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Interview

Photographer and music critic Jesse Pollock talks books

Jesse Pollock has taken some interesting photographs of scenes like urban landscapes in San Francisco, and scenes on the road. He’s done a lot of work for fecalface.com and has a music blog, too. I asked him about his photography and reading.

See some of Jesse Pollock’s photographs at www.unpiano.com.

READERSVOICE.COM: First up, could you recommend a few books, whether novels or about photography or anything else, and maybe say a bit about why you liked them?

JESSE POLLOCK: I’ve been on a big noir kick lately. I think I’m up to about four or five with Dashiell Hammet and about two with Kyril Bonfiglioli. I should have read them a long time ago (especially The Thin Man), so I’m just making up for lost time. Also, someone just gave me the new David Sedaris in hard cover which was very nice of them because the library is always out of stuff like that and I mostly wait for the soft version to come out. He has the ability to make me cackle which very few authors are capable of.

I also have a really bad problem with always buying art/photography books which are always way out of my price range. I just got Tomi Unger’s Fornicon and Kohei Yoshiyuki’s The Park which mostly just sit in a big stack with the others.

RV: When you go out walking around San Francisco taking photos, is that usually when you’re taking photos for Fecalface.com and see things on the way, or do you always carry a camera around, or do you go on special photo-hunting trips?

JP: My camera has been staying home these days. I have been trying to make a concerted effort to leave it behind so that I can take part rather than document. I always have the struggle of being able to participate in something that’s happening because I want to take photos of it so bad. I’m still working on it.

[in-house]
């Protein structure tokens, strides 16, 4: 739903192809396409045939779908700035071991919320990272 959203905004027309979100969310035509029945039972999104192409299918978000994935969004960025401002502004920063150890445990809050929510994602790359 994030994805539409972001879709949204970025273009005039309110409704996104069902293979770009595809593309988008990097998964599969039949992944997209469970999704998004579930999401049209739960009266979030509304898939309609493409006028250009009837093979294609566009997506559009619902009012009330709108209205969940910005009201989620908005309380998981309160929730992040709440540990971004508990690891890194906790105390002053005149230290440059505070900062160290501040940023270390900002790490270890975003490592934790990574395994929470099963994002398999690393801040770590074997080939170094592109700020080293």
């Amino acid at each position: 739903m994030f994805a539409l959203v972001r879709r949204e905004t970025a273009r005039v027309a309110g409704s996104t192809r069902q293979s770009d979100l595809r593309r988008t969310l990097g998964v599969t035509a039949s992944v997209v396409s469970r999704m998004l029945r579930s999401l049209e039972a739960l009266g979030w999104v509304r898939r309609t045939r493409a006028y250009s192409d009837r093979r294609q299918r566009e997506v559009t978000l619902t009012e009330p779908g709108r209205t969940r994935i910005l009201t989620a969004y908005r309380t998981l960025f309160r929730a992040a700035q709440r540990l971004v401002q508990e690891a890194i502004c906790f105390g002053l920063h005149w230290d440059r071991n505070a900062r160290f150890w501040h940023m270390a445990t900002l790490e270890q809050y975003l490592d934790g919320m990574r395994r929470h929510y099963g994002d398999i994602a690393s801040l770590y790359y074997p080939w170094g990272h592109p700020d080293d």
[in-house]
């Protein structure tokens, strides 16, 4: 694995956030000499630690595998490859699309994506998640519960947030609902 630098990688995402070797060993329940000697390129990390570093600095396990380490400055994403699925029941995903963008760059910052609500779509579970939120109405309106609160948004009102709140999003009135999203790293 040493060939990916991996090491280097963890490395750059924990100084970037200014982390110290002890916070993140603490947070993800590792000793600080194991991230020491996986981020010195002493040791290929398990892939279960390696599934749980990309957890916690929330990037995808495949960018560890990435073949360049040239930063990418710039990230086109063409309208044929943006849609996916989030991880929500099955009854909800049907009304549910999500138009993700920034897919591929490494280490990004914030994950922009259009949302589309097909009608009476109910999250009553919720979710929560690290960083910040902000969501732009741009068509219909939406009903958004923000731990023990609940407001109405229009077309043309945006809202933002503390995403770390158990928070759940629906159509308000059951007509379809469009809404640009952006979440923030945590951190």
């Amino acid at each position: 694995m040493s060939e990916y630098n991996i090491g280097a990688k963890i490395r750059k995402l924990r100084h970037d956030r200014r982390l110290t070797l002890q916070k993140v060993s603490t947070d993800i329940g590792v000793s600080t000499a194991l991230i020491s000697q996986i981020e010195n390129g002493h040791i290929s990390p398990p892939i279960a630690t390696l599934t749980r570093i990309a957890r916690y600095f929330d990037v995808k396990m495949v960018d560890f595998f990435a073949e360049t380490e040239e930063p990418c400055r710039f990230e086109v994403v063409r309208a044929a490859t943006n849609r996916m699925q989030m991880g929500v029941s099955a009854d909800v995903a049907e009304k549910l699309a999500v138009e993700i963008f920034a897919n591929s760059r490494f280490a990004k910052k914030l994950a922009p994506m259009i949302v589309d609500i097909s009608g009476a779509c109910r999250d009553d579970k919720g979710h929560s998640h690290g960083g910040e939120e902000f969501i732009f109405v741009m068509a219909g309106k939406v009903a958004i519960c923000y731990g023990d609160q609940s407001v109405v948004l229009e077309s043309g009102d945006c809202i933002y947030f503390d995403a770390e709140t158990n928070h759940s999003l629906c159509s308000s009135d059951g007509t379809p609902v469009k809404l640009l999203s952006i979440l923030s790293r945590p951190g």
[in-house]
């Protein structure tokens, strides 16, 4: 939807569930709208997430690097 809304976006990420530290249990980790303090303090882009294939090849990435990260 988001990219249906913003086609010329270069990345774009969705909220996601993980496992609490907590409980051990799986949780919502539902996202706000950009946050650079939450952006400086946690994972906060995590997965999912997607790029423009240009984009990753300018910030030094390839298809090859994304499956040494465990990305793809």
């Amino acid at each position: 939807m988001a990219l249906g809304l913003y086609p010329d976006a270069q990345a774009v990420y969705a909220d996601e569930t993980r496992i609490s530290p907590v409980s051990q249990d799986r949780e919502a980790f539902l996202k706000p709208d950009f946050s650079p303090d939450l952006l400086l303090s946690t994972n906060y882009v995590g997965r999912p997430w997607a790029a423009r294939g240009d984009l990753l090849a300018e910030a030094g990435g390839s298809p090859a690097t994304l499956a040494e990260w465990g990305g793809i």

Also, these days (especially in the city) everyone’s got a digital camera so there’s always these flashes going off, and every photo you take has four other cameras in it. I find most of that annoying and so I’d just as soon not be the fifth flash in the room.

As far as photo trips, those definitely happen from time to time. I try not to force it though. I’ll just plan on going somewhere really interesting or fun with someone, and have a camera around if I need it. Sometimes it can be pretty annoying if you have a clunker, but it pays off more often than not.

RV: Do you have any favorite areas of San Francisco that you like taking photos in?

JP: There’s always good hills and overcast light in San Francisco, but there’s a lot of the same photo settings floating around these days so I’ve been trying to get out of town on trips more.. The pacific coast has some great spots to check out during the summer.

RV: You had a black and white photo in the May 2008 issue of Juxtapoz of some old houses with old stairways and garbage cans and a street at night. Can you recall how you came to be there and where the picture was taken from?

JP: Back when I lived on 24th and York Street in the mission district, they were shooting that Will Smith movie The Pursuit of Happyness right out in front of my house (they actually even paid us to put lights on our roof). It was great for photos because they basically set up the lighting for me and I just shot away.

I know it takes some of the intrigue out of it to know that it was a movie set, but you work with what you got.. I can’t go back in time and shoot 70’s era cars.

RV: On your website unpiano.com you had a striking picture of railway tracks on a kind of prairie, disappearing into the drizzle in the distance. Where was this taken and what were the circumstances?

JP: I managed to catch the Golden Spike in Utah on a nice looking day. It was on the way to see the Spiral Jetty and I knew our rental car might not make it so I was shooting everything I saw.

RV: Have you got a philosophy behind your photography, like wanting to preserve pictures of things before time destroys them, or what is your motivation, if that’s the right word?

JP: There are people who are good at using words to be descriptive and I am not one of those people. Most of the time I can’t even talk anyways so I need a way to communicate. Being more visual than anything else, most of the time photo is the best medium I can think of for that scenario.
The other strong factor is that I have almost no long-term memory due to an assortment of reasons. I think I’m drawn to capturing images so that I can use them later to try and relive those memories I lost. It’s sort of a scary thing to have happen to a person and it’s comforting to know that I have a link to that event.

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